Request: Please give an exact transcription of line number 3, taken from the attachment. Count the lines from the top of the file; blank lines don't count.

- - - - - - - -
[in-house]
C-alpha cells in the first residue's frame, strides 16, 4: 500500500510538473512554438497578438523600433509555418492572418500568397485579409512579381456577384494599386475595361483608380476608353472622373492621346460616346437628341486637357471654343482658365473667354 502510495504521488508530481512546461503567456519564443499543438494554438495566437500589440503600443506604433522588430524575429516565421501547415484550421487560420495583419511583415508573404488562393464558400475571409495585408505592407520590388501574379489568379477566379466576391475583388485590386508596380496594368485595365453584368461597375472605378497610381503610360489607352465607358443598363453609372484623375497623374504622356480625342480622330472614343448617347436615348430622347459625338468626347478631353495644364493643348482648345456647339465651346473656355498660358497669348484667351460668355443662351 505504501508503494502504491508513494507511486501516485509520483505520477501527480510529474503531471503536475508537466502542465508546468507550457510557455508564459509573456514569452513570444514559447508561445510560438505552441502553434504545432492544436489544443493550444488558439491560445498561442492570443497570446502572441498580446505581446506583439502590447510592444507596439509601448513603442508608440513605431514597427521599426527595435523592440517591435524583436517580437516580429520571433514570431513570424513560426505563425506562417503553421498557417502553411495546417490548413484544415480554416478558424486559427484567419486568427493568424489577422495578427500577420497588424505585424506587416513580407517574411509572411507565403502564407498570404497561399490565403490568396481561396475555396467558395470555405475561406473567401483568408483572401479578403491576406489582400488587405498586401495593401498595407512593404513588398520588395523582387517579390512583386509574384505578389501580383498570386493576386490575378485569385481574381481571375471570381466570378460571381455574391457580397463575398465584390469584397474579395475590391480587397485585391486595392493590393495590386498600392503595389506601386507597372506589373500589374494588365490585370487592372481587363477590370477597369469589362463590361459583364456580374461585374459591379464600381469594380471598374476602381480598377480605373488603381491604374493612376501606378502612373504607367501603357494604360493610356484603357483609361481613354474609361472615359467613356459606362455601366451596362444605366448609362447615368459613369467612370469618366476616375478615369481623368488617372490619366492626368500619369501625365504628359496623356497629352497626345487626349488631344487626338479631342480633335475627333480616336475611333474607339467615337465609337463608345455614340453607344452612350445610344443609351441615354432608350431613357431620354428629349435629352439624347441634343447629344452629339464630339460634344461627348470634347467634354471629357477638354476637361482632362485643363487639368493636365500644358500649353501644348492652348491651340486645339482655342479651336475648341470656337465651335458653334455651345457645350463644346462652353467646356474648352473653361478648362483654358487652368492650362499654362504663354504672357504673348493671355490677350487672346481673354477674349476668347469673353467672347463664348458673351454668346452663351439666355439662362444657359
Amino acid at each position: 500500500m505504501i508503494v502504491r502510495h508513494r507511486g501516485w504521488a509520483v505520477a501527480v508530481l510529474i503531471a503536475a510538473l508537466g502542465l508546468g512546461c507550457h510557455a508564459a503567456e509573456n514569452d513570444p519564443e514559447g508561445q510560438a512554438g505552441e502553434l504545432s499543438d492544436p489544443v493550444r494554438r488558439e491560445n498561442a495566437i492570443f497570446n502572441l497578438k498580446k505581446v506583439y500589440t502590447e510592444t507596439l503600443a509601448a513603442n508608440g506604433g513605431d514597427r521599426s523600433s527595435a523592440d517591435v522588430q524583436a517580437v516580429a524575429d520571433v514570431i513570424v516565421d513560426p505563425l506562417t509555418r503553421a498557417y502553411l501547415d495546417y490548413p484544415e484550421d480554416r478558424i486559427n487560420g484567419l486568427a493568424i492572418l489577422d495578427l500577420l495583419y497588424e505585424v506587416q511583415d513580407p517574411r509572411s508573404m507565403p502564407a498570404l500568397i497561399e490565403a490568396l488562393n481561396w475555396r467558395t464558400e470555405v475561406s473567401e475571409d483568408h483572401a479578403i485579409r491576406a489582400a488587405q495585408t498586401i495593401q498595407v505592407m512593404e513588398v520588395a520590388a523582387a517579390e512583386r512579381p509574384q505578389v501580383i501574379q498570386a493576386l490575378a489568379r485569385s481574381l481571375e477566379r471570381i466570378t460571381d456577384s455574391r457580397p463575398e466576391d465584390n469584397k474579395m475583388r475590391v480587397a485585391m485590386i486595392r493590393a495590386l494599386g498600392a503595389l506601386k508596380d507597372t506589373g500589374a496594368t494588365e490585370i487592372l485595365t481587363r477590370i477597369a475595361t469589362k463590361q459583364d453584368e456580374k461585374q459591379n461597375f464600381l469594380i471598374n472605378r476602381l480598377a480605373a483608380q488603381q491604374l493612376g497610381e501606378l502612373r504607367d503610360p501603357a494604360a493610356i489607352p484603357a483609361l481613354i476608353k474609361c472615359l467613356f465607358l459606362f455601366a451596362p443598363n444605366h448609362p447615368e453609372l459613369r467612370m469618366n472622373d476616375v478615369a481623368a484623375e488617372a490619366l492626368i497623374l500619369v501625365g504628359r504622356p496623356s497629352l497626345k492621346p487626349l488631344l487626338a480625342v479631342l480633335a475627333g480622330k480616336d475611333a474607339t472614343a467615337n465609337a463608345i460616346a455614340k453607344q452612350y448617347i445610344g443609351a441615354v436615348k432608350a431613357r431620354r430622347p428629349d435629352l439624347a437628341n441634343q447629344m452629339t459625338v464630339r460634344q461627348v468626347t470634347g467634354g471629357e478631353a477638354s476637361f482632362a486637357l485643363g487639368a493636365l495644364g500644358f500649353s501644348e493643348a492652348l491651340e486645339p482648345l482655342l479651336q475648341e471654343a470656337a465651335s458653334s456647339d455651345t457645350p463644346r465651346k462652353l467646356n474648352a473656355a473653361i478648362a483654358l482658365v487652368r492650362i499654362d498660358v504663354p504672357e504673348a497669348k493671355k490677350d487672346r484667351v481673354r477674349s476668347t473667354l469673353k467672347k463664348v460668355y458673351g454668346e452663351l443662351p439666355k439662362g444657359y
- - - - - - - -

Amino acid at each position: 500500500m505504501i508503494v502504491r502510495h508513494r507511486g501516485w504521488a509520483v505520477a501527480v508530481l510529474i503531471a503536475a510538473l508537466g502542465l508546468g512546461c507550457h510557455a508564459a503567456e509573456n514569452d513570444p519564443e514559447g508561445q510560438a512554438g505552441e502553434l504545432s499543438d492544436p489544443v493550444r494554438r488558439e491560445n498561442a495566437i492570443f497570446n502572441l497578438k498580446k505581446v506583439y500589440t502590447e510592444t507596439l503600443a509601448a513603442n508608440g506604433g513605431d514597427r521599426s523600433s527595435a523592440d517591435v522588430q524583436a517580437v516580429a524575429d520571433v514570431i513570424v516565421d513560426p505563425l506562417t509555418r503553421a498557417y502553411l501547415d495546417y490548413p484544415e484550421d480554416r478558424i486559427n487560420g484567419l486568427a493568424i492572418l489577422d495578427l500577420l495583419y497588424e505585424v506587416q511583415d513580407p517574411r509572411s508573404m507565403p502564407a498570404l500568397i497561399e490565403a490568396l488562393n481561396w475555396r467558395t464558400e470555405v475561406s473567401e475571409d483568408h483572401a479578403i485579409r491576406a489582400a488587405q495585408t498586401i495593401q498595407v505592407m512593404e513588398v520588395a520590388a523582387a517579390e512583386r512579381p509574384q505578389v501580383i501574379q498570386a493576386l490575378a489568379r485569385s481574381l481571375e477566379r471570381i466570378t460571381d456577384s455574391r457580397p463575398e466576391d465584390n469584397k474579395m475583388r475590391v480587397a485585391m485590386i486595392r493590393a495590386l494599386g498600392a503595389l506601386k508596380d507597372t506589373g500589374a496594368t494588365e490585370i487592372l485595365t481587363r477590370i477597369a475595361t469589362k463590361q459583364d453584368e456580374k461585374q459591379n461597375f464600381l469594380i471598374n472605378r476602381l480598377a480605373a483608380q488603381q491604374l493612376g497610381e501606378l502612373r504607367d503610360p501603357a494604360a493610356i489607352p484603357a483609361l481613354i476608353k474609361c472615359l467613356f465607358l459606362f455601366a451596362p443598363n444605366h448609362p447615368e453609372l459613369r467612370m469618366n472622373d476616375v478615369a481623368a484623375e488617372a490619366l492626368i497623374l500619369v501625365g504628359r504622356p496623356s497629352l497626345k492621346p487626349l488631344l487626338a480625342v479631342l480633335a475627333g480622330k480616336d475611333a474607339t472614343a467615337n465609337a463608345i460616346a455614340k453607344q452612350y448617347i445610344g443609351a441615354v436615348k432608350a431613357r431620354r430622347p428629349d435629352l439624347a437628341n441634343q447629344m452629339t459625338v464630339r460634344q461627348v468626347t470634347g467634354g471629357e478631353a477638354s476637361f482632362a486637357l485643363g487639368a493636365l495644364g500644358f500649353s501644348e493643348a492652348l491651340e486645339p482648345l482655342l479651336q475648341e471654343a470656337a465651335s458653334s456647339d455651345t457645350p463644346r465651346k462652353l467646356n474648352a473656355a473653361i478648362a483654358l482658365v487652368r492650362i499654362d498660358v504663354p504672357e504673348a497669348k493671355k490677350d487672346r484667351v481673354r477674349s476668347t473667354l469673353k467672347k463664348v460668355y458673351g454668346e452663351l443662351p439666355k439662362g444657359y